Tony Gates

Tony Gates of The Sill

The Sill hits major milestone

Northumberland's National Landscape Discovery Centre at The Sill has reached another major milestone after welcoming its 100,000th visitor.

Designed to enable more people to experience the landscapes, culture and heritage of Northumberland National Park and the surrounding areas, The Sill has made quite an impact on local tourism since it opened its doors in July last year.

Just eight months after its public opening, The Sill: National Landscape Discovery Centre, has officially welcomed its 100,000th visitor.

The centre, at Once Brewed on Hadrian’s Wall, has beaten Northumberland National Park Authority’s projections by achieving its expected annual visitor numbers some five months ahead of schedule, with arguably some of the busiest months still to come.

Tony Gates, chief executive at Northumberland National Park Authority, said: “We’re absolutely delighted with the visitor numbers The Sill has received so soon after opening.

“We are thrilled that the centre is already serving its purpose of connecting people with the wonderful Northumbrian landscape and local Northumbrian produce.

“It is particularly pleasing that we have welcomed so many visitors from across the county and beyond.”

This key milestone for The Sill coincides with the opening of its new ‘Northumberland’s Dark Sky’ exhibition, which will run until the end of April 2018.

Located in The Stell temporary exhibition space, the exhibition, which has been funded by the Heritage Lottery Fund (HLF), comprises interpretive displays, video installations, artefacts including real meteorites and hands-on activities that will engage visitors about Northumberland’s dark skies, which are the most pristine in England.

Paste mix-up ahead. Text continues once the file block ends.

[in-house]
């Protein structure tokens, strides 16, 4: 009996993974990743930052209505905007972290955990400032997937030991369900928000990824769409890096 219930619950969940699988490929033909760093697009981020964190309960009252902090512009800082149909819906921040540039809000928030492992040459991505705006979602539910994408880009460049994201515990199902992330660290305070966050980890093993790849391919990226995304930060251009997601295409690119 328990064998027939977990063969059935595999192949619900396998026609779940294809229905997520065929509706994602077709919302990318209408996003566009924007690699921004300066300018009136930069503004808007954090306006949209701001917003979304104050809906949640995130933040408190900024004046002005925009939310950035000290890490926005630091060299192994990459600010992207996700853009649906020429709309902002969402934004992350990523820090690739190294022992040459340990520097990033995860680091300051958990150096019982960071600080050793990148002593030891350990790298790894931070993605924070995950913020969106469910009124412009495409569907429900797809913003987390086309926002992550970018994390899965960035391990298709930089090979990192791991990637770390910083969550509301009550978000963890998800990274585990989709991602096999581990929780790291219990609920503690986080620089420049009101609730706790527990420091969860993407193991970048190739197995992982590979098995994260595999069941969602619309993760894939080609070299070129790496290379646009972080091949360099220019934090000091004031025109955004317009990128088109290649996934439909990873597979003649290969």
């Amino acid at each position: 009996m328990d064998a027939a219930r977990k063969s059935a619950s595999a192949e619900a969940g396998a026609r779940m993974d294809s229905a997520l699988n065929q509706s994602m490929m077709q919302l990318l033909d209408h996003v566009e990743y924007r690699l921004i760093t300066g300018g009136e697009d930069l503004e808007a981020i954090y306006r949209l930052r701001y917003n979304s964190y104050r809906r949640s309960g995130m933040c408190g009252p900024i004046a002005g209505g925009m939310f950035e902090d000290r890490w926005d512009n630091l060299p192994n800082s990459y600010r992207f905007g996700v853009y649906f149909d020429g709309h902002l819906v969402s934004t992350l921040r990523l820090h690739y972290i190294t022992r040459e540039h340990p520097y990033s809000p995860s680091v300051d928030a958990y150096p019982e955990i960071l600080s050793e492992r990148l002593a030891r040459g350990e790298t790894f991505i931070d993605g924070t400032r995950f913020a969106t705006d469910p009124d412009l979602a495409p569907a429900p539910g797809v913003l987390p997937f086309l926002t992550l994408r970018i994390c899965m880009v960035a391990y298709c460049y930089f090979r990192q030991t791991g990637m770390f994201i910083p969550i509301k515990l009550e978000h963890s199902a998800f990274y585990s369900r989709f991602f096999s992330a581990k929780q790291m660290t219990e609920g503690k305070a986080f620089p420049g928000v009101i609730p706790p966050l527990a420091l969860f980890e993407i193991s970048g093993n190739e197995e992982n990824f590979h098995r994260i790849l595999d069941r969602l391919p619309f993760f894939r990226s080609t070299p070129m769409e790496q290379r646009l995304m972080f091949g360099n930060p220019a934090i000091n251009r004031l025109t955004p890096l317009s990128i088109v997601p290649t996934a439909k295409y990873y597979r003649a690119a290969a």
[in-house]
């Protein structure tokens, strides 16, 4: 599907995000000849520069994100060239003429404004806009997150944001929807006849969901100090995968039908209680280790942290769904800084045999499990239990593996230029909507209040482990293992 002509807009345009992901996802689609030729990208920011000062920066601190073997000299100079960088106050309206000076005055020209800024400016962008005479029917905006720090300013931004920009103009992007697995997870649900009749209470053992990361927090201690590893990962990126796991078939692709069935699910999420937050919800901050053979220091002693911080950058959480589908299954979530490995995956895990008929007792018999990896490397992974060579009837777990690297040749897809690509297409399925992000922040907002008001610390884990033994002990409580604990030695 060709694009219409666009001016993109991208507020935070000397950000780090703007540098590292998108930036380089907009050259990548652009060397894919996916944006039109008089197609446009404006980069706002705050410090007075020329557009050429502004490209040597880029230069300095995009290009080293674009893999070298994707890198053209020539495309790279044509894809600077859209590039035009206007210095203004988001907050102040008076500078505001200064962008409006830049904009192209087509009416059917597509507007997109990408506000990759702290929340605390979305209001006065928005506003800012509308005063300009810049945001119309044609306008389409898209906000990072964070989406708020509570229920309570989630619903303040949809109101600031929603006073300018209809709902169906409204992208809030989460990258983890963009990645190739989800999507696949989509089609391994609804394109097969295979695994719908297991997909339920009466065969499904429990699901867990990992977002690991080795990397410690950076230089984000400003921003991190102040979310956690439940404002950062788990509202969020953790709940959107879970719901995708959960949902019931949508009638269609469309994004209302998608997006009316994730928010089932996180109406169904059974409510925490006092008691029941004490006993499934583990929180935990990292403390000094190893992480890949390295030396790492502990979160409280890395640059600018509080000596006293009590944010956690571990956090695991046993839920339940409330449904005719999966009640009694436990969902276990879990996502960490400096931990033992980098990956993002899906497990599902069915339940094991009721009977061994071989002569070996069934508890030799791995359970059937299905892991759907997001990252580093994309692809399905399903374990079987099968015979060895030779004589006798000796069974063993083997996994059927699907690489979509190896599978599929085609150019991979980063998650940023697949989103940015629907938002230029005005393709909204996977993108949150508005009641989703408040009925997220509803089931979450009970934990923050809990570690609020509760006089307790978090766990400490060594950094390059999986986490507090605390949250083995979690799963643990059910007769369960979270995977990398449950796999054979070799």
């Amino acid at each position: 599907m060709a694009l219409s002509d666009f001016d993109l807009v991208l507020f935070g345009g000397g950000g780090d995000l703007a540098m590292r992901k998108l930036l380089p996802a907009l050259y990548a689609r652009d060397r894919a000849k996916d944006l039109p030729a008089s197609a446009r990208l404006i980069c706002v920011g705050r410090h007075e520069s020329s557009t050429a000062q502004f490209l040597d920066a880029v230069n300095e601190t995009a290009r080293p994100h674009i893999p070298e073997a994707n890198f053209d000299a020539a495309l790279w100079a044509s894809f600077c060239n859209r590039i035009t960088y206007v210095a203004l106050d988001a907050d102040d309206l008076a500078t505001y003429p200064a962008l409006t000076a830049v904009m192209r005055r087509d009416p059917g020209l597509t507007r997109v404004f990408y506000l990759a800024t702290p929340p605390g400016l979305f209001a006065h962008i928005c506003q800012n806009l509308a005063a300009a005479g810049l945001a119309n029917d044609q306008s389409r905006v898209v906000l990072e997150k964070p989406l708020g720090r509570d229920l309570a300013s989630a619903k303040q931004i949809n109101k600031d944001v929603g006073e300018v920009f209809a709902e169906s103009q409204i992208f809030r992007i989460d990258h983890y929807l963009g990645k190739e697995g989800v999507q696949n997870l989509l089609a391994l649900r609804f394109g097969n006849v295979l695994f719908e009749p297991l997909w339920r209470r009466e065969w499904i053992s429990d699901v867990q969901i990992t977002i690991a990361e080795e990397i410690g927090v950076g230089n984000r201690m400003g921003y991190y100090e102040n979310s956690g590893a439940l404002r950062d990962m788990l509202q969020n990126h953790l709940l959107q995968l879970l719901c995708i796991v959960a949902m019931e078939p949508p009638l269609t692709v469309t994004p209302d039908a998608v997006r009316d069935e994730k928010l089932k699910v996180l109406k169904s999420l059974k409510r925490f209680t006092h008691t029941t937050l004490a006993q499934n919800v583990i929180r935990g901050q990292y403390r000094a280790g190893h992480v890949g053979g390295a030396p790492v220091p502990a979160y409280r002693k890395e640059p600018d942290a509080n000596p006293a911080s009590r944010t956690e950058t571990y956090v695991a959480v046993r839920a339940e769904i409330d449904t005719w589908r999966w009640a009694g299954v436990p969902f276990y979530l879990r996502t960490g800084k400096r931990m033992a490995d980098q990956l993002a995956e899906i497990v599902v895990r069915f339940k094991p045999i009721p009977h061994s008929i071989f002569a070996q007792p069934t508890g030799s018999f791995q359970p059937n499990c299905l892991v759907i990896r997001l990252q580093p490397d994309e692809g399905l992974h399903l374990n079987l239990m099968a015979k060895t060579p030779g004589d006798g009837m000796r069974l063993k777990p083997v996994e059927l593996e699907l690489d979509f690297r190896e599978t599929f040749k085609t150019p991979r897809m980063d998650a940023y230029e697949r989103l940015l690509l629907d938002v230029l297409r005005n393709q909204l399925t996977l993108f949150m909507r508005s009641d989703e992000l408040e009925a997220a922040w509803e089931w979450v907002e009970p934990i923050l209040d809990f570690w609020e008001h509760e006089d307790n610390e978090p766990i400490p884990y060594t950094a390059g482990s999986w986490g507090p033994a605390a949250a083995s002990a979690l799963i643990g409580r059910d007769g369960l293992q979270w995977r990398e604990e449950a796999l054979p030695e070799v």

Duncan Wise, visitor development and marketing manager at Northumberland National Park Authority, added: “Our new Dark Sky exhibition is designed to showcase all that is wonderful about our night skies and to raise public awareness and commitment to protecting them from the effects of light pollution.

“Aimed at families with young children and people with an interest in astronomy, visitors can get ‘hands-on’ with interactive displays and exhibits, including detecting meteors using radio astronomy, as well as learning about the different constellations and how we can protect our dark skies.

“Visitors will also be able to pick up information on local attractions and businesses which offer dark sky experiences, including The Sill’s own activity programme of events.

“We are very grateful to the Campaign for the Protection of Rural England, who gave us their Light Blight maps to use in the exhibition, which show how much of England is affected by light pollution.”

Named after the nearby Great Whin Sill; the £14.8m state-of-the-art visitor centre, is the result of an innovative partnership between Northumberland National Park Authority, YHA (England & Wales) and funded by the Heritage Lottery Fund (HLF) through a £7.8m grant made possible by National Lottery players.